Back to Reality

Once again the year has reached its end and then its beginning, and I am returning from the House of Netjer’s annual Wep Ronpet Retreat. This year was different. Rather than being held near the House’s temple building in Illinois, the retreat was held in Portland — Oregon, not Maine, as I found I would have to clarify multiple times when talking with family and friends.

I was worried that holding our celebrations outside of a formal temple environment would diminish them, somehow. Instead, I found that it reinvigorated them. First: the Kennedy School, where we held our celebrations, was absolutely delightful. The accommodations were well-furnished and pleasant, the conference spaces were comfortable and beautiful, and the staff were respectful and even curious about our activities. In past years, we were asked to make our own arrangements for dining. This year we were served multiple meals and ate together as a group, sharing breakfast and having comfortable, easy conversation in the bright light filtering through the windows. The room where we held our pre-Retreat priests’ meeting was furnished with soft couches for everyone, for goodness’ sake!

More to the point — the gods and ancestors were present. From the moment we opened with amulet-making to the dawn rites of New Year’s morning, They made Themselves known. Sekhmet was present in Saq at Her ceremony — made even more special because it is Her year. The gods were pleased with our morning celebrations, with Ra appearing and blessing our rites. And the Ordeal of Weshem-ib went smoothly, bringing four more children of Netjer into the order of the Shemsu-Ankh.

Change is good, it would seem. And also inevitable. Change is part of being human, being mortal. Even the gods Themselves have been known to change, temporarily and permanently. I am looking forward to sharing some changes here, and making changes in my personal life and religious life. It will be good.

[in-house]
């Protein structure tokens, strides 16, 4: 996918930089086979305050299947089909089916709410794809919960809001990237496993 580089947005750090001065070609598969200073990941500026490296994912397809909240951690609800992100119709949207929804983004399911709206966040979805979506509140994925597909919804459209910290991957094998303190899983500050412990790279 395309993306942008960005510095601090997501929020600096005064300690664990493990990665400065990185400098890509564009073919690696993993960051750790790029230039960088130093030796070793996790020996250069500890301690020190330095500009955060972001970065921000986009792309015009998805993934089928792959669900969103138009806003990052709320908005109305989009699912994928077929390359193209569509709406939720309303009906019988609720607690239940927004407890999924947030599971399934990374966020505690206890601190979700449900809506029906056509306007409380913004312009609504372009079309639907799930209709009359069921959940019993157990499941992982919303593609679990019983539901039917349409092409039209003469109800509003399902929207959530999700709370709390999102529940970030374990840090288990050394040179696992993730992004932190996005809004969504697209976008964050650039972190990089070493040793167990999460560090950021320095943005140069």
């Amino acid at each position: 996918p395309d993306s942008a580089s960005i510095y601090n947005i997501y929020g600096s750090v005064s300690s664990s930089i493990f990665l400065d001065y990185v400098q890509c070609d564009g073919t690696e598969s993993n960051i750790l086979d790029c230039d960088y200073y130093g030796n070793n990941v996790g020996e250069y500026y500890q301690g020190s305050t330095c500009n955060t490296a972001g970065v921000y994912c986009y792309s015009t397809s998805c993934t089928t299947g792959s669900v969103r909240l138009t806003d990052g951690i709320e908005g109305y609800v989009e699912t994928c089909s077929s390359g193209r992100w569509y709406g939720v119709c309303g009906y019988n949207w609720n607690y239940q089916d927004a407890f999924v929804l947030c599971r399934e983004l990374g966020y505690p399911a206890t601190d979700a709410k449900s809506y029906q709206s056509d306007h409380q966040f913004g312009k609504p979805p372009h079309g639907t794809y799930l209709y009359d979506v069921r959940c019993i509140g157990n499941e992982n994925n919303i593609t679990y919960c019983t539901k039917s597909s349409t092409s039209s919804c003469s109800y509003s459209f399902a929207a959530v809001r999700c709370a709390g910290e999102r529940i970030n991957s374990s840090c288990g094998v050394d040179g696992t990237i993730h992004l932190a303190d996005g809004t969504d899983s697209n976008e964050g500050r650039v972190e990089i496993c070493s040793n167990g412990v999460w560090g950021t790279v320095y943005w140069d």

Carrying Their Light, Every Day

I’ve known for years that I was meant to work in a service-oriented position. In elementary school I thought that meant being a teacher. In high school, I waffled between psychology and music education. As an undergraduate student, I landed squarely on the side of psychology, in a tiny corner called “counseling”.

The funny thing about counseling is that you don’t really get to experience it until you’ve already expended significant effort training in it. The work of counseling is so delicate that you have to be carefully trained – and even then, it takes years of supervised practice in most states before you’re permitted to launch your own counseling practice. So for years, I was chasing a goal that felt as alien as the moon — and yet as dear as the grass beneath my feet. How could I love this field so deeply without experiencing it? Real talk — I have no freaking idea. I loved counseling wildly for all four years of my undergraduate training and for all five, laborious, snail-slow years of my graduate training, and I have no idea how.